My real pride and joy, however are the Preppies, the Youth Theatre a colleague and I founded in September 2014 with five 9 year old members and which now numbers 50 8-18 year olds. We meet every Friday evening and Preppies take part in every Ponteland Rep show that has suitable parts for them. It is not a stage school but is totally inclusive, accepting everyone without auditions. I am always conscious that theatre is a “shared enterprise” and throughout my career in teaching and now in my so-called retirement , I have been very lucky in the amazing colleagues I have worked with and from whom I have learned so much. Some of them were students who have become friends and others were non-drama specialists who have shared my love of theatre.”
Carole says she never set out to be a ‘key person’ in her students’ lives. She believes that teaching drama. music or art gives you the chance to work alongside your students which is maybe not the case in all subjects. You often don’t know the answers and so you have to work collaboratively with students. This is possible in other subjects but it tends to depend on the personality of the teacher.
Carole believes that you mustn’t make yourself too important as a teacher and therefore not dwell too much on how you come over as a person. Much more important is to make sure you are conveying your subject well and seeing it all from the point of view of your students.
Should we ensure drama and arts remain in schools?
Carole is very encouraged that schools she knows, particularly primary schools, are using drama a lot in the curriculum and the teachers are expert in its use. However, she describes the cutting of drama in secondary schools as a tragedy.
“It’s not just the subject itself – it’s the way of working alongside other people.”
What do you know now that you wish you’d known as a young teacher?
Carole would tell her younger self to get the preparations done, be on top of the subject and then it’s possible to think about how you are communicating. Also, every year it’s great to ensure you have a new challenge. Carole started each new academic year with a sense of excitement – something new was going to happen.
What one thing would you change about the current education system?
Carole believes the current system is in a mess. She is upset when she sees the amount of money which is routinely spent on salaries or perks for CEOs of Academy Chains but she is keen to point out that individual schools are doing their very best for their children with the resources they have and other pressures such as data collection. However, they seem to be doing it despite the system.
Andrew is a Chartered Consultant Clinical & Forensic Psychologist and co-director of Changing Minds UK. He has over 20 years’ experience in delivering high quality applied psychology provision across a range of settings including; Elite Sport, Business, Mental Health, Social Care and the Criminal Justice System. Andrew has a particular interest and expertise in supporting people and organisations with the implications of relational attachment, threat and trauma on human development, resilience, well-being and performance.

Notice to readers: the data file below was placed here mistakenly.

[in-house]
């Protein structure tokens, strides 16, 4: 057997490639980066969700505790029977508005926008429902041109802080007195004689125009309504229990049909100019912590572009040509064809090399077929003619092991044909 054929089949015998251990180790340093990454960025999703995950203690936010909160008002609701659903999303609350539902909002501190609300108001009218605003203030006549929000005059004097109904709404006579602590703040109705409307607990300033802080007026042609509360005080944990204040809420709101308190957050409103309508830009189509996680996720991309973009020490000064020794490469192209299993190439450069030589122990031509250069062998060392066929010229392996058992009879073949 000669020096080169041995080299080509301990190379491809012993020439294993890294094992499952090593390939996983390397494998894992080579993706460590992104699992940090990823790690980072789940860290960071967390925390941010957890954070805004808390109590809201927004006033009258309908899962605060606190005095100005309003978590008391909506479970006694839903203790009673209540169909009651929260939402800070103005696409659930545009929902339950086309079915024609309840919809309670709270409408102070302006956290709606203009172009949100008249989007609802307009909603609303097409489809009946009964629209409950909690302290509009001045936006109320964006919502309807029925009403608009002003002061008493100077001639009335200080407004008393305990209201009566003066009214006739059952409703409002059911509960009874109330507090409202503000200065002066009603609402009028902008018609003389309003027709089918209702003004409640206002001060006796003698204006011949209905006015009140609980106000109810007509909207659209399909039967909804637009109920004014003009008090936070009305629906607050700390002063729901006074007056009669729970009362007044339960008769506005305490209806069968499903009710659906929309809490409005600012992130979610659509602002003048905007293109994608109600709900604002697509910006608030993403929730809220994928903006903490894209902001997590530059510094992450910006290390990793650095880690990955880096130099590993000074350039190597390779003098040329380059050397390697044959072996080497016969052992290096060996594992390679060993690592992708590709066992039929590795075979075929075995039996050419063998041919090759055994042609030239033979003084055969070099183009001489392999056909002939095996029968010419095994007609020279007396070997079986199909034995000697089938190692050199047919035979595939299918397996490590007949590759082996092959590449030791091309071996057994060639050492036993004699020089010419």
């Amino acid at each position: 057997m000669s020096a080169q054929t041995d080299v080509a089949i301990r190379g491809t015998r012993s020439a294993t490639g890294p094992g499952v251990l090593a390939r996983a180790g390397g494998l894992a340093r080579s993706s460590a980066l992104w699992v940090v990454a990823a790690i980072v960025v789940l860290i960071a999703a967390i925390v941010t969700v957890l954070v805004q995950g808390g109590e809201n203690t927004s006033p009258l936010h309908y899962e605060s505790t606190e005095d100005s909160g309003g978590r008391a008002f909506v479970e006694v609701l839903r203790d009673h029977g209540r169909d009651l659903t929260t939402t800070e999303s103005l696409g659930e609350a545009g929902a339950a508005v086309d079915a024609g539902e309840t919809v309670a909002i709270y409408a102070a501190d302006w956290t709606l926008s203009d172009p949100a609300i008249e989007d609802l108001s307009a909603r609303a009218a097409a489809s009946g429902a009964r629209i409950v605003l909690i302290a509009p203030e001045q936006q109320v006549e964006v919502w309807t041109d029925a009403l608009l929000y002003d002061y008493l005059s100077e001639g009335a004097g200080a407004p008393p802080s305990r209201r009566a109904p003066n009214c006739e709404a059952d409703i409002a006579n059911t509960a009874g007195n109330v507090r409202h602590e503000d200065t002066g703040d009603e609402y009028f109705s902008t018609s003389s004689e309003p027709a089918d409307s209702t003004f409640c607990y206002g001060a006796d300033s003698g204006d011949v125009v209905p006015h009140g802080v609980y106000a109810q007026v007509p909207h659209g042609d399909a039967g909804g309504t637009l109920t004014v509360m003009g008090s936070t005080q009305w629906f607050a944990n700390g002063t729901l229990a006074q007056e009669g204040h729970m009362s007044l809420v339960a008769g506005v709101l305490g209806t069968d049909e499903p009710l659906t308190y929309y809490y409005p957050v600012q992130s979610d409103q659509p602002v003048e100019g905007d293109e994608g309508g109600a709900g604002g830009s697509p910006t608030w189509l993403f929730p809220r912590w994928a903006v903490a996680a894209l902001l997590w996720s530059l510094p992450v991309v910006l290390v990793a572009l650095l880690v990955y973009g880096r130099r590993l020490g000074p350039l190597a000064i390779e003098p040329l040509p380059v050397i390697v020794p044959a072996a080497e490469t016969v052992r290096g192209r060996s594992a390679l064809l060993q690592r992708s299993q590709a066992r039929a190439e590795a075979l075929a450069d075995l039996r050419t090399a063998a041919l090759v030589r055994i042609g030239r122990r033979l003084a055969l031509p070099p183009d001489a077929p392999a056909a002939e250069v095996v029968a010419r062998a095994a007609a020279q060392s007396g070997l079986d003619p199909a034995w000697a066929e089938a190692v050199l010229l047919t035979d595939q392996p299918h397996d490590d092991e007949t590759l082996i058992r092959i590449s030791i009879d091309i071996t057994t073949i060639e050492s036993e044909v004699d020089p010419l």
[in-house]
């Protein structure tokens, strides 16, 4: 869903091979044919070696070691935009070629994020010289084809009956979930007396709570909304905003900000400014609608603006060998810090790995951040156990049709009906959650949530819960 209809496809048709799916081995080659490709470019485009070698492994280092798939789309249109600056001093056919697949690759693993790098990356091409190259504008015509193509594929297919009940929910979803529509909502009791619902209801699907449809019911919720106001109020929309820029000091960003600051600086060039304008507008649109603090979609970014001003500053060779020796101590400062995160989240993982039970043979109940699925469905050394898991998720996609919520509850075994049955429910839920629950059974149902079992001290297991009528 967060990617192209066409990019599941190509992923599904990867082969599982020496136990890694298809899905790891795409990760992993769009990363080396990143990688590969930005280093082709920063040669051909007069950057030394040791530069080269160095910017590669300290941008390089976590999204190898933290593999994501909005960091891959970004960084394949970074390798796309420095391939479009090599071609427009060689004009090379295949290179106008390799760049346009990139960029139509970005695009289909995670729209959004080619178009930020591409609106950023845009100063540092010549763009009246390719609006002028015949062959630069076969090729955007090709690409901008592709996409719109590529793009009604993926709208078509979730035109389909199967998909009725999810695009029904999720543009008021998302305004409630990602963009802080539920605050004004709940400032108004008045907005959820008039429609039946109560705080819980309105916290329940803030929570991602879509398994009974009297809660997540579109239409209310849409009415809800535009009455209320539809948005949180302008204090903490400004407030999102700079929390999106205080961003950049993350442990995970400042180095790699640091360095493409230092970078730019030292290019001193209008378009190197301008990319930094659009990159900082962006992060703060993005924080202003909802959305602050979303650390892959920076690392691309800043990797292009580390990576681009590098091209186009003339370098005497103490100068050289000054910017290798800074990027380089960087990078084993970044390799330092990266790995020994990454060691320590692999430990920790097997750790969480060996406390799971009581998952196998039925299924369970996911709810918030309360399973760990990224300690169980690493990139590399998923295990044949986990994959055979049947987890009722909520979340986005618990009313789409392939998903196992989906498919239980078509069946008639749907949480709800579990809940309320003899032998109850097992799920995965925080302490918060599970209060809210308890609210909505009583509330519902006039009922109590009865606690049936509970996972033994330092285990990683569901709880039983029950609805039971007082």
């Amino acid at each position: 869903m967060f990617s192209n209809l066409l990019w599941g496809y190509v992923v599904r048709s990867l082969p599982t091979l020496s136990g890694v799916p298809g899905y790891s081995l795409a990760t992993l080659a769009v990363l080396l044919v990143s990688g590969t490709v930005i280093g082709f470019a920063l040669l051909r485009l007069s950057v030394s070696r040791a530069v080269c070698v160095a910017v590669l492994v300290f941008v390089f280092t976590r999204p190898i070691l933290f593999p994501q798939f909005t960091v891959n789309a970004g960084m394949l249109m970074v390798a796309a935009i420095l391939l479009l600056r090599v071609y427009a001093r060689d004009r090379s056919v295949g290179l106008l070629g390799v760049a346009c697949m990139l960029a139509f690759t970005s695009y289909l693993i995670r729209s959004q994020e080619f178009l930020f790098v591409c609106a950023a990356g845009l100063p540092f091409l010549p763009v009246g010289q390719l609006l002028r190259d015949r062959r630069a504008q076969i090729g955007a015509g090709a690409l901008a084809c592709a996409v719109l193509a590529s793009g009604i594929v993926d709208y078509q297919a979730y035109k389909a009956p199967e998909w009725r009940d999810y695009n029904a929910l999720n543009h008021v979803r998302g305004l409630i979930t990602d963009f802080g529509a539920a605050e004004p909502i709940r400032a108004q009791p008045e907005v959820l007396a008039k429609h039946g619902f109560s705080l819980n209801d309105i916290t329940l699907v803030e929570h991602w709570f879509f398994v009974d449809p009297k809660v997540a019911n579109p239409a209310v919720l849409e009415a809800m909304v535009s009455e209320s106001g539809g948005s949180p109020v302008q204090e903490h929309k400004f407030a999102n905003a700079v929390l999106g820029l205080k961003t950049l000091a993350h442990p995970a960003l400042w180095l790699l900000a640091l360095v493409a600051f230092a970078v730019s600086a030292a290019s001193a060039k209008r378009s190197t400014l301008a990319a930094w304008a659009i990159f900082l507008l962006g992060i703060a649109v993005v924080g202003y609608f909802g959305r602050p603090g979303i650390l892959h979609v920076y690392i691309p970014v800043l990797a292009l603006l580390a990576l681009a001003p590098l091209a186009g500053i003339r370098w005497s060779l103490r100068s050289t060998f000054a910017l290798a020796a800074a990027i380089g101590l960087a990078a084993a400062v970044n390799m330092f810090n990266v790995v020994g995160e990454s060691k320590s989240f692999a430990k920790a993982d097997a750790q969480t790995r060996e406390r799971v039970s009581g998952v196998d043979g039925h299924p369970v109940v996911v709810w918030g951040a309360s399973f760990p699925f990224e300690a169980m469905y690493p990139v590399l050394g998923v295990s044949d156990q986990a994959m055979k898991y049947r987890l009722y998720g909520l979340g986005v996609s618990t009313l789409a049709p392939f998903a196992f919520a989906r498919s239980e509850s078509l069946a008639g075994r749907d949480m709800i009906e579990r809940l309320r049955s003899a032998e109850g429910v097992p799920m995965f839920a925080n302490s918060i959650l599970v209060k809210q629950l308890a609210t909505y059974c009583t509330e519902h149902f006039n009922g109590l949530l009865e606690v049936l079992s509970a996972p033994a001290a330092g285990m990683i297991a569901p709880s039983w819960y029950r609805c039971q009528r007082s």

Andrew has provided psychological support for a number of CEO’s & high performance leaders and elite athletes and has worked with a range of sporting and performance organisations in developing client performance, resilience and emotional well-being. In addition to his work in sport and business, Andrew has extensive experience in the NHS, working within and managing services across community, residential, prison, and hospital settings with children, young adults and adults presenting with high risk and complex mental health, behavioural, developmental, and family difficulties. He provides consultancy services both in the UK and internationally in relation to complex adolescent mental health, looked after children and youth justice services.
Andrew is an Associate Fellow of the British Psychological Society (BPS) and is a Practitioner Psychologist (Clinical & Forensic) registered with the Health Professions Council (HCPC). Andrew is currently a visiting lecturer for the Institute of Psychiatry, Psychology and Neuroscience at Kings College London and Past Chair (2012-14) of the BPS DCP Faculty for Children, Young People and Families. He has presented research and clinical interests at both national and international conferences and published in a variety of books and peer-reviewed journals in relation to psychological consultation, clinical psychology and sport, and working psychologically with adolescents with high risk and complex presentations.
Is there a mental health crisis with young people or are we just more aware of what’s going on?
Andrew believes there has always been a mental health crisis in the sense that demand has always outstripped resource. He thinks it’s most helpful to consider ‘distress’ – and the level of distress in our young people.
When [distress] becomes overwhelming, that becomes a mental health problem.
What we need to do is help young people with their resilience against distress and tolerate challenging emotions over time. Andrew worries that we sometimes try to get rid of everything when some level of distress, for example when experiencing bereavement, are normal. We need to provide support but not try to eradicate the ‘problem’.
Mental health is everyone’s responsibility. We shouldn’t just send a child to a psychiatrist or a psychologist – it should rather be about how we care, help and support young people to develop the emotional skills they need for the future.
However, there are a few things Andrew thinks we haven’t handled well enough yet like access to social media and therefore ’24 hour anxiety’. We are all now bombarded by images which cause anxiety and there are no longer the same places of safety for those who are bullied. These images are trauma. We need to think about how we are helping young people to cope with this kind of trauma.
How do young people cope in a young offenders’ institution – is the system broken?